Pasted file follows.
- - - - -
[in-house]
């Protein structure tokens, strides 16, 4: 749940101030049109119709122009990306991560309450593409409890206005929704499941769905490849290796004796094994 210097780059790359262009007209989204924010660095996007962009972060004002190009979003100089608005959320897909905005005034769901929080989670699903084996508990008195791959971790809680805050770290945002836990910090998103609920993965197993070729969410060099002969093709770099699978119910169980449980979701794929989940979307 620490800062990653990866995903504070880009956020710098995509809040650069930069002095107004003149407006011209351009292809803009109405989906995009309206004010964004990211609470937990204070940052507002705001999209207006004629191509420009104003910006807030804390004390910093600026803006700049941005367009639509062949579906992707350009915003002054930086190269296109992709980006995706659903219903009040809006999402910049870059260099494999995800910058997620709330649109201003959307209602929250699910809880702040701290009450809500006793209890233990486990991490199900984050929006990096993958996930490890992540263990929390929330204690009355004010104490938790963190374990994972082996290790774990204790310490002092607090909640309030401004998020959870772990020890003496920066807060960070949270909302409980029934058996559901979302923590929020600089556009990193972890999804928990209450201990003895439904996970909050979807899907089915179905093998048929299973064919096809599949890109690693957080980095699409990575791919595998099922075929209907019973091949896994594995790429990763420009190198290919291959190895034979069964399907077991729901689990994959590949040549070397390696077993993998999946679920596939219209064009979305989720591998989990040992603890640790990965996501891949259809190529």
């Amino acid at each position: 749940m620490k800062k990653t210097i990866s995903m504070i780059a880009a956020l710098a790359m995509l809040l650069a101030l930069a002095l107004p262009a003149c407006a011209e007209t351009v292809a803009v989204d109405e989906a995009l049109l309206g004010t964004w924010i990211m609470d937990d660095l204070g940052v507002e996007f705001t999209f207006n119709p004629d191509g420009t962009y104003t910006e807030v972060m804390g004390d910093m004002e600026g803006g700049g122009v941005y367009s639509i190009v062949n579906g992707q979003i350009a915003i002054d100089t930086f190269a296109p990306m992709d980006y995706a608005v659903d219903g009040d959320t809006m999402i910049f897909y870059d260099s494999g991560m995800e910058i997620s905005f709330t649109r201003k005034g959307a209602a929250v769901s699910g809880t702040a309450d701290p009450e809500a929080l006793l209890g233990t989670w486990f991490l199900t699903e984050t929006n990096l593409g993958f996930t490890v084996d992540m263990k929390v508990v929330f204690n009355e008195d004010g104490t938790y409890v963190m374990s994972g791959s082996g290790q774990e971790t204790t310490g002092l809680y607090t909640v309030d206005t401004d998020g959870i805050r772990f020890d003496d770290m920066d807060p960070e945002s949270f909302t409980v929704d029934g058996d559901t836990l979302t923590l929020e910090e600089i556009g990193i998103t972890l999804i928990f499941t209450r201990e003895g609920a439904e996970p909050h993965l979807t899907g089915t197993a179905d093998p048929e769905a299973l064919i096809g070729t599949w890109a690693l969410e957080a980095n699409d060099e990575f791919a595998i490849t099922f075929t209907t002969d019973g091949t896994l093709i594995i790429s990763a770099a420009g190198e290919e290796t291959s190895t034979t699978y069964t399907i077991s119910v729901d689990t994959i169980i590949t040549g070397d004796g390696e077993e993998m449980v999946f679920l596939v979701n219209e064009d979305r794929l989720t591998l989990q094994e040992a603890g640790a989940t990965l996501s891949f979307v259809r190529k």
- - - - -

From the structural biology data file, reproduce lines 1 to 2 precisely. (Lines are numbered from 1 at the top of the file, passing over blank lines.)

[in-house]
């Protein structure tokens, strides 16, 4: 749940101030049109119709122009990306991560309450593409409890206005929704499941769905490849290796004796094994 210097780059790359262009007209989204924010660095996007962009972060004002190009979003100089608005959320897909905005005034769901929080989670699903084996508990008195791959971790809680805050770290945002836990910090998103609920993965197993070729969410060099002969093709770099699978119910169980449980979701794929989940979307 620490800062990653990866995903504070880009956020710098995509809040650069930069002095107004003149407006011209351009292809803009109405989906995009309206004010964004990211609470937990204070940052507002705001999209207006004629191509420009104003910006807030804390004390910093600026803006700049941005367009639509062949579906992707350009915003002054930086190269296109992709980006995706659903219903009040809006999402910049870059260099494999995800910058997620709330649109201003959307209602929250699910809880702040701290009450809500006793209890233990486990991490199900984050929006990096993958996930490890992540263990929390929330204690009355004010104490938790963190374990994972082996290790774990204790310490002092607090909640309030401004998020959870772990020890003496920066807060960070949270909302409980029934058996559901979302923590929020600089556009990193972890999804928990209450201990003895439904996970909050979807899907089915179905093998048929299973064919096809599949890109690693957080980095699409990575791919595998099922075929209907019973091949896994594995790429990763420009190198290919291959190895034979069964399907077991729901689990994959590949040549070397390696077993993998999946679920596939219209064009979305989720591998989990040992603890640790990965996501891949259809190529």